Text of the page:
The Same Work but a Lot Less Pay for Women. Welcome to Tennis in 2023.

In tennis, women often receive second billing in mixed tournaments — less desirable schedules on smaller courts, sometimes even lesser hotels. In Madrid last week, the participants in the women’s doubles final did not get a chance to speak during the awards ceremony. The men did.

Organizers often tell the women they lack the star power of the men. At the French Open last year, Amélie Mauresmo, the tournament director and a former world No. 1 in singles, scheduled just one women’s match in the featured nighttime slot compared with nine men’s matches, then explained that the men’s game had “more attraction” and appeal than the women’s game. She later apologized, but when second billing can make it harder for women to achieve stardom, this self-fulfilling prophecy can lead to lower pay.

In March, Denis Shapovalov of Canada, currently ranked 27th, published an essay in The Players’ Tribune criticizing the sport’s leaders for not being more unified.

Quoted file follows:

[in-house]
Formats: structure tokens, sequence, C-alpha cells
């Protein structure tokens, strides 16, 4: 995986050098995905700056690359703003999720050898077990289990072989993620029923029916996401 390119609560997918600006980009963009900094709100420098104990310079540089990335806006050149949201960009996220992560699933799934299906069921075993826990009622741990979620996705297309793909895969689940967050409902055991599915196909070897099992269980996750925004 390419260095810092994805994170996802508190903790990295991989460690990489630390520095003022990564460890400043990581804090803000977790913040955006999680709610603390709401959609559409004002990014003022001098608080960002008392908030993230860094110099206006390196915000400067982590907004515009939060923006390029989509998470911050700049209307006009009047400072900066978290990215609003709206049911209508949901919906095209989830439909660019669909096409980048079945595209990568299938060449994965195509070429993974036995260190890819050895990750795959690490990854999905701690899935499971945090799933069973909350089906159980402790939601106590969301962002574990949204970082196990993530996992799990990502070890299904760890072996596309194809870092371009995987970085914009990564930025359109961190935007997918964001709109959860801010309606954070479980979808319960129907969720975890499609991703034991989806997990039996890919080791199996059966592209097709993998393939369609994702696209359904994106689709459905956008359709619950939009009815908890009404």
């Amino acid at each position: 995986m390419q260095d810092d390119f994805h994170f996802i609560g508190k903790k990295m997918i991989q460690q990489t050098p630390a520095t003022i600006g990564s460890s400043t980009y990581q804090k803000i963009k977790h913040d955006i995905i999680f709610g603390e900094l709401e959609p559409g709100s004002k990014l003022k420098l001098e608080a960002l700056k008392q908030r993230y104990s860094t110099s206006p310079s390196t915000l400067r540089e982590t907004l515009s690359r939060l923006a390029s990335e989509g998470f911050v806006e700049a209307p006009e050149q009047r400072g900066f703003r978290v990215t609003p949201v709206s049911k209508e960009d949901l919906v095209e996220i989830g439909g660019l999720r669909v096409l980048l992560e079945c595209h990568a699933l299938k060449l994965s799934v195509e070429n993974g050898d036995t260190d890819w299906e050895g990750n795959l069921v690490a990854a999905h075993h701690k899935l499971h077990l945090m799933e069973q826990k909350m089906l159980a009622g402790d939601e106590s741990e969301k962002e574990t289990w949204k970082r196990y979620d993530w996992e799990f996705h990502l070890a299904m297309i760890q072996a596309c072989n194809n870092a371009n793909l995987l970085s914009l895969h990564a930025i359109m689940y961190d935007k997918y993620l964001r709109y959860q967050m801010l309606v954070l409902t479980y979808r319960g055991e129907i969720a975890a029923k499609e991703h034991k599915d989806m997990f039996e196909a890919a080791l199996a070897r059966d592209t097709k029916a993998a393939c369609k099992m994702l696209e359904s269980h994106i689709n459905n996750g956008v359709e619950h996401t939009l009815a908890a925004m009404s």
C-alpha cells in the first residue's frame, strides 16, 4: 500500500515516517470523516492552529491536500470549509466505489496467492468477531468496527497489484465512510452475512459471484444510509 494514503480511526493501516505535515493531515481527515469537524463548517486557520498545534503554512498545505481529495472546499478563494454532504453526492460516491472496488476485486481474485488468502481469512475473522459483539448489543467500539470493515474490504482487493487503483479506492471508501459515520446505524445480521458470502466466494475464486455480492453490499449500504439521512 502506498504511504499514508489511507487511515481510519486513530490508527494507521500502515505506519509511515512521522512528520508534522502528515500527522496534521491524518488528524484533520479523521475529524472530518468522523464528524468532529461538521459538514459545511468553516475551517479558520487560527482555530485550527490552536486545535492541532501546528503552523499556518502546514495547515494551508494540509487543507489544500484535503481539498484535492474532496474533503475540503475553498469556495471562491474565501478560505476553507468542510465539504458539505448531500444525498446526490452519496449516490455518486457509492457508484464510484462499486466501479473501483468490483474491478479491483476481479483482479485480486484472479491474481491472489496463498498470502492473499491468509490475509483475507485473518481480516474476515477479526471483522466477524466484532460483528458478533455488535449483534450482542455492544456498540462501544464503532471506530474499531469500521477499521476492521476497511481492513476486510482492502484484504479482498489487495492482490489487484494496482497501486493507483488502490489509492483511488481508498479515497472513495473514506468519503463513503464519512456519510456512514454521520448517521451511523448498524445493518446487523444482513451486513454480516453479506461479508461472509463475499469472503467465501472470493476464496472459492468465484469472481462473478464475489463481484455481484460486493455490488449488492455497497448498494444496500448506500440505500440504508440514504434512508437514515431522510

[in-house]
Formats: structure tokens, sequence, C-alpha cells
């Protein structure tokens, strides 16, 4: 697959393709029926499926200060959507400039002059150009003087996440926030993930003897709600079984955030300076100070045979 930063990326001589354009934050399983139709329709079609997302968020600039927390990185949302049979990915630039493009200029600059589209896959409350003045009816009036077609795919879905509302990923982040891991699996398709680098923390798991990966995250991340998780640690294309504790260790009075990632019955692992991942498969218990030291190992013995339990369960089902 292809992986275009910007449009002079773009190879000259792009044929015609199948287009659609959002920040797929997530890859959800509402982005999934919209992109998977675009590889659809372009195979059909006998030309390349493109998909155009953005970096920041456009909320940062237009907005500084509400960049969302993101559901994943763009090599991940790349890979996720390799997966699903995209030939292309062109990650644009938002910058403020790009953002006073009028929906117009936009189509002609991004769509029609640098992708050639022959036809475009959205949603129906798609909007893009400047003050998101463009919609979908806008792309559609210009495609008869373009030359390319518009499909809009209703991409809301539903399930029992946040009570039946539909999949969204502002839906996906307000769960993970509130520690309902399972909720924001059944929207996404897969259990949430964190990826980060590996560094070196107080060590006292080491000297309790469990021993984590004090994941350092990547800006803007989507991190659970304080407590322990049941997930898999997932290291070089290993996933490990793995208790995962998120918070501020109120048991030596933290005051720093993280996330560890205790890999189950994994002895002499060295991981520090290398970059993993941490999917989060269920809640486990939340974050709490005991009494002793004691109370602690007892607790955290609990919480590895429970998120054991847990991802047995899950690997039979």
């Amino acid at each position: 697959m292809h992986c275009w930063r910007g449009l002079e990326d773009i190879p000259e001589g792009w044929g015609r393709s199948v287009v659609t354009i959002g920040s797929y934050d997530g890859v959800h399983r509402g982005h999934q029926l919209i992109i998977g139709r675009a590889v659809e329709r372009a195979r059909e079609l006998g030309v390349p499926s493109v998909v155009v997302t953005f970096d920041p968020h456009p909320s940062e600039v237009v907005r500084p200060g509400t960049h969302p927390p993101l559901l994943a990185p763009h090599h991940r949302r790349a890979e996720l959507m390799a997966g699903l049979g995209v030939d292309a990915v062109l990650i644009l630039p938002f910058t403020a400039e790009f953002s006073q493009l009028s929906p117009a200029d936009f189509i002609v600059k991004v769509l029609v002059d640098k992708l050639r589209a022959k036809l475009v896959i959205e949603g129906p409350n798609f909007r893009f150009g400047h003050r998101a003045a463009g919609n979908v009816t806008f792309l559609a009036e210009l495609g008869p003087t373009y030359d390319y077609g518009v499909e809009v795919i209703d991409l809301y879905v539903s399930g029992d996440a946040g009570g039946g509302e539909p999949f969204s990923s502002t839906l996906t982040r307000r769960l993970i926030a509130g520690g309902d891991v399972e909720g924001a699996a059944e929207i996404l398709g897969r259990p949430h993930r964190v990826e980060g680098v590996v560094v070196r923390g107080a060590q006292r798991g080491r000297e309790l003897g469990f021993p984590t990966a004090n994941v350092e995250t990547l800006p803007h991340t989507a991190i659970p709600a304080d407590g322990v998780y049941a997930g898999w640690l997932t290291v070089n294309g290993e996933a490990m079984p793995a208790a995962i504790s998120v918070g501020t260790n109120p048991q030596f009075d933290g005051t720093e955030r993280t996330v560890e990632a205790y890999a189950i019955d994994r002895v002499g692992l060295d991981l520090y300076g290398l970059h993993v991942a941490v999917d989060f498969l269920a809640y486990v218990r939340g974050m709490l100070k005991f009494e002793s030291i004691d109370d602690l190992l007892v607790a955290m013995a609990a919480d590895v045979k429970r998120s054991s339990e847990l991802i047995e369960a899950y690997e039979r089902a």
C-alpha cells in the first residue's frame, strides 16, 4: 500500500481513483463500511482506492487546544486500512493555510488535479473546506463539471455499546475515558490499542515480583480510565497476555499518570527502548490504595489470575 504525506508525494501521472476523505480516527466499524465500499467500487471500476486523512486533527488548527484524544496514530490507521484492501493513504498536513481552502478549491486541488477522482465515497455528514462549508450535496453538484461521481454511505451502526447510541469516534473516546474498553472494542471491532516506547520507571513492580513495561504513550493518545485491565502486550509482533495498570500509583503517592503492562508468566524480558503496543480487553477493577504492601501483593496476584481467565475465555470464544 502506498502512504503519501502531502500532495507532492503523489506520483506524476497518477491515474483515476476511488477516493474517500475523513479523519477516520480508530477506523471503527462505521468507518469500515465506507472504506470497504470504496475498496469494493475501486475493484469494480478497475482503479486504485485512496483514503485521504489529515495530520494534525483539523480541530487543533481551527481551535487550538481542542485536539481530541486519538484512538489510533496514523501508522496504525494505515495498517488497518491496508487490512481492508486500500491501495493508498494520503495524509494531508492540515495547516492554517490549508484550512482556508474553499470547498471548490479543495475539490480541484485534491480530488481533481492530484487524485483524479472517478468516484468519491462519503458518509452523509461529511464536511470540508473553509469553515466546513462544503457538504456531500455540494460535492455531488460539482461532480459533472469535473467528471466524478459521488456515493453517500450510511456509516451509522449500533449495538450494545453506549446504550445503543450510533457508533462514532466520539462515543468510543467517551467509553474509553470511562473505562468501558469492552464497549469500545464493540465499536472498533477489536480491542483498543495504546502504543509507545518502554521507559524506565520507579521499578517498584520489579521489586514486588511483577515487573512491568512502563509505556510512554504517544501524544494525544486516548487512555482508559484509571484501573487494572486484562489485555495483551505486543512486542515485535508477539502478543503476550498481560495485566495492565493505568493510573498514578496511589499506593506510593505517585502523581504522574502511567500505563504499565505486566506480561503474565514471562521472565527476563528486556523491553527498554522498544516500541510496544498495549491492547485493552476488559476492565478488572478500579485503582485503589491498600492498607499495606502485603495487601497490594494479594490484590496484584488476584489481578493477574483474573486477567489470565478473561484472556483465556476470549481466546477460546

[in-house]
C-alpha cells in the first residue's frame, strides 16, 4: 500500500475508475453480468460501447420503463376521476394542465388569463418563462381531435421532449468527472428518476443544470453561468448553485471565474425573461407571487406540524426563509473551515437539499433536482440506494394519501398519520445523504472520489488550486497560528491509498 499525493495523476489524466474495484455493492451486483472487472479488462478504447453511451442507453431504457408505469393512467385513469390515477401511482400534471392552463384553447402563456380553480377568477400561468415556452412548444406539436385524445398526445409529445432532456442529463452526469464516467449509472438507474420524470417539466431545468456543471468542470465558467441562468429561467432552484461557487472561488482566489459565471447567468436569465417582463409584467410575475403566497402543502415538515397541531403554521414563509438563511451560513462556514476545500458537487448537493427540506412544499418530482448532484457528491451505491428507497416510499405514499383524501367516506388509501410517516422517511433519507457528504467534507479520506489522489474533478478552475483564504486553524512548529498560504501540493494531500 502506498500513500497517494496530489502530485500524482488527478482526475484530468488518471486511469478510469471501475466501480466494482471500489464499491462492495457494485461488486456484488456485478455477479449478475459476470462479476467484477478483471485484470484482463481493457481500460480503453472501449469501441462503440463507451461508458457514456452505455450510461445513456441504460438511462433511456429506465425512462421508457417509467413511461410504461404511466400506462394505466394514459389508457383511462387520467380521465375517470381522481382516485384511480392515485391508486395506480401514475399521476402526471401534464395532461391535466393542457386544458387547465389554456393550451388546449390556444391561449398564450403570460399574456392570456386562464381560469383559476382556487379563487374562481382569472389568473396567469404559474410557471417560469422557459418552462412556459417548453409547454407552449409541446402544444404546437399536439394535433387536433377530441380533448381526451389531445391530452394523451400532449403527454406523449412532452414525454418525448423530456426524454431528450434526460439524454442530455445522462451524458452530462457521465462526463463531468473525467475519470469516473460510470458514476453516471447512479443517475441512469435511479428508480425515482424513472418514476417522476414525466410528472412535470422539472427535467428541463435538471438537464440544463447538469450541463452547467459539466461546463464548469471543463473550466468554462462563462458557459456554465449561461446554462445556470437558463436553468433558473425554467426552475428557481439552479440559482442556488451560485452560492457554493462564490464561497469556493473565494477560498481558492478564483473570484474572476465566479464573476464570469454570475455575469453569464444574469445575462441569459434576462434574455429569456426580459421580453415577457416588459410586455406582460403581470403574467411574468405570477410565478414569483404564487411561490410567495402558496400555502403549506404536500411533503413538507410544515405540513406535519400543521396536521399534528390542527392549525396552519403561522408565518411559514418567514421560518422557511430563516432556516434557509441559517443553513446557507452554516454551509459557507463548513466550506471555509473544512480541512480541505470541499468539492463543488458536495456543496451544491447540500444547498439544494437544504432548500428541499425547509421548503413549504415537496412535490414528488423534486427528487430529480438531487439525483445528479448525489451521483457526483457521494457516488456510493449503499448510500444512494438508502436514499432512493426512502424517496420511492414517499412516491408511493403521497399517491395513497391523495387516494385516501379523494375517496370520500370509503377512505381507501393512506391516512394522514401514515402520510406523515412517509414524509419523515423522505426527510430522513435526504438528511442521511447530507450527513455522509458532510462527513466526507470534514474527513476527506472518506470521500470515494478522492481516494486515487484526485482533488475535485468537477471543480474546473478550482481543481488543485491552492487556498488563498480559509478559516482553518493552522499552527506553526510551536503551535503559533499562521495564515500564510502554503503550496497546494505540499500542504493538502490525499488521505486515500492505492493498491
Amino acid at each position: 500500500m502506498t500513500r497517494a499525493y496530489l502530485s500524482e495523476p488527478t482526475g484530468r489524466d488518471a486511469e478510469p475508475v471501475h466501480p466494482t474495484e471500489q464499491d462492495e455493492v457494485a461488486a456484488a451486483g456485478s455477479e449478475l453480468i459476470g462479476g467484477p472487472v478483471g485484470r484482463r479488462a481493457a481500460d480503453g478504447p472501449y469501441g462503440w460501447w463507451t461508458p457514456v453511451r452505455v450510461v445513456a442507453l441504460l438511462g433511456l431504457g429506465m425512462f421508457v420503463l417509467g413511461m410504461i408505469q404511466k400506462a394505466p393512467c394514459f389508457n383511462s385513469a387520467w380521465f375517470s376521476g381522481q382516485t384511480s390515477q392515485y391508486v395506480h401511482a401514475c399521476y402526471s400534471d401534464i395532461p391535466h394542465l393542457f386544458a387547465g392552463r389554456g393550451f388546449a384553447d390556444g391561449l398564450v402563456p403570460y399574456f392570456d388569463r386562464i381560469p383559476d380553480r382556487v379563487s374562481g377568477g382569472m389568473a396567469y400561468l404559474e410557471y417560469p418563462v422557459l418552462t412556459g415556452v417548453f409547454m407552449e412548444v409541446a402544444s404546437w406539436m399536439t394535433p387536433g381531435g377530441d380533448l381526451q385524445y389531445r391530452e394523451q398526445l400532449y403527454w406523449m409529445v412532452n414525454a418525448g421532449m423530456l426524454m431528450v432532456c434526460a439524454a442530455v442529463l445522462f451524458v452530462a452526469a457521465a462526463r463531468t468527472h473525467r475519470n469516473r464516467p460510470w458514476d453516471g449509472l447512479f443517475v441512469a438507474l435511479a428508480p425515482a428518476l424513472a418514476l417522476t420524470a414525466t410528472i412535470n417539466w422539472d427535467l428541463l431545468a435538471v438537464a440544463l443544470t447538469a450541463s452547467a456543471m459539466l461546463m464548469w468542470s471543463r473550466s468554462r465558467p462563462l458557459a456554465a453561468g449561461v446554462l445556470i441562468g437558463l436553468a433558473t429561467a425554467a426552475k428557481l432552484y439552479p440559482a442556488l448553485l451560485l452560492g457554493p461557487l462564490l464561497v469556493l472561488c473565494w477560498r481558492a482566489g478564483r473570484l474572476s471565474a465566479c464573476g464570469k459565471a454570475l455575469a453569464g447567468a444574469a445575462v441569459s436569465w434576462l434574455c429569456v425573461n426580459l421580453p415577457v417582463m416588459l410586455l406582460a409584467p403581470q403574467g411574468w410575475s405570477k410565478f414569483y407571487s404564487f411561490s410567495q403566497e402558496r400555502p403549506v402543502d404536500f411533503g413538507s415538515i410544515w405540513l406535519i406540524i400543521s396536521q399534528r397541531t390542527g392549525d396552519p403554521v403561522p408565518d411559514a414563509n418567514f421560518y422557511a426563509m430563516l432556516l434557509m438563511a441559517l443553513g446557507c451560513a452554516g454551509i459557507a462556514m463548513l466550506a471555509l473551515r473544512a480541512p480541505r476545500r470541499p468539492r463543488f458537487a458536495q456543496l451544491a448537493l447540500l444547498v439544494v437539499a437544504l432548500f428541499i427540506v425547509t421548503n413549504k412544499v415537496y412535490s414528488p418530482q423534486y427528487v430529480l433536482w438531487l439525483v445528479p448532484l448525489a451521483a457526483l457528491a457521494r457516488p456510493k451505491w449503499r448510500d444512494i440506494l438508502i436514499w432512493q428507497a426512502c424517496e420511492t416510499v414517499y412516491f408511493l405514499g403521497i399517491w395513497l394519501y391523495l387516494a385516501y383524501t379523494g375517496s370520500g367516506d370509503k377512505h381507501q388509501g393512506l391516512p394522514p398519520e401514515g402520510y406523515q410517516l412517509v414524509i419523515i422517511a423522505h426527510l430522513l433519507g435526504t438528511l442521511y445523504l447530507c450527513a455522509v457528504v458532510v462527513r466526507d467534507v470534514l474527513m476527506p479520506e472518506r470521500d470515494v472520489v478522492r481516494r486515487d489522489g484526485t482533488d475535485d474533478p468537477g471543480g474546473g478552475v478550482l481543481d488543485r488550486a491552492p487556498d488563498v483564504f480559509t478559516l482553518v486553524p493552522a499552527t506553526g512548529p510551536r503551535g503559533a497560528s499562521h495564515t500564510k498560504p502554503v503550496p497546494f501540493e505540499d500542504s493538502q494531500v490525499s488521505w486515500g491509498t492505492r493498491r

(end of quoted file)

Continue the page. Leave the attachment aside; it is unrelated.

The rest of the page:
“I think some people might think of gender equality as mere political correctness,” wrote Shapovalov, whose mother has coached him and whose girlfriend, Mirjam Bjorklund of Sweden, plays on the women’s tour. “Deep down they don’t feel that women deserve as much.”

The WTA has committed some unforced errors. At the most important mixed tournaments, attendance is mandatory for women and men. The WTA requires participation at tournaments only in Indian Wells, Calif.; Miami Gardens, Fla.; Madrid; and Beijing, but not in Rome, Canada or Ohio, even though those events rank just behind the Grand Slam events in importance. Also, the WTA awards slightly fewer ranking points than the men’s tour does in Rome, Canada and Ohio, where the women’s champion receives 900 points compared with 1,000 for the men.

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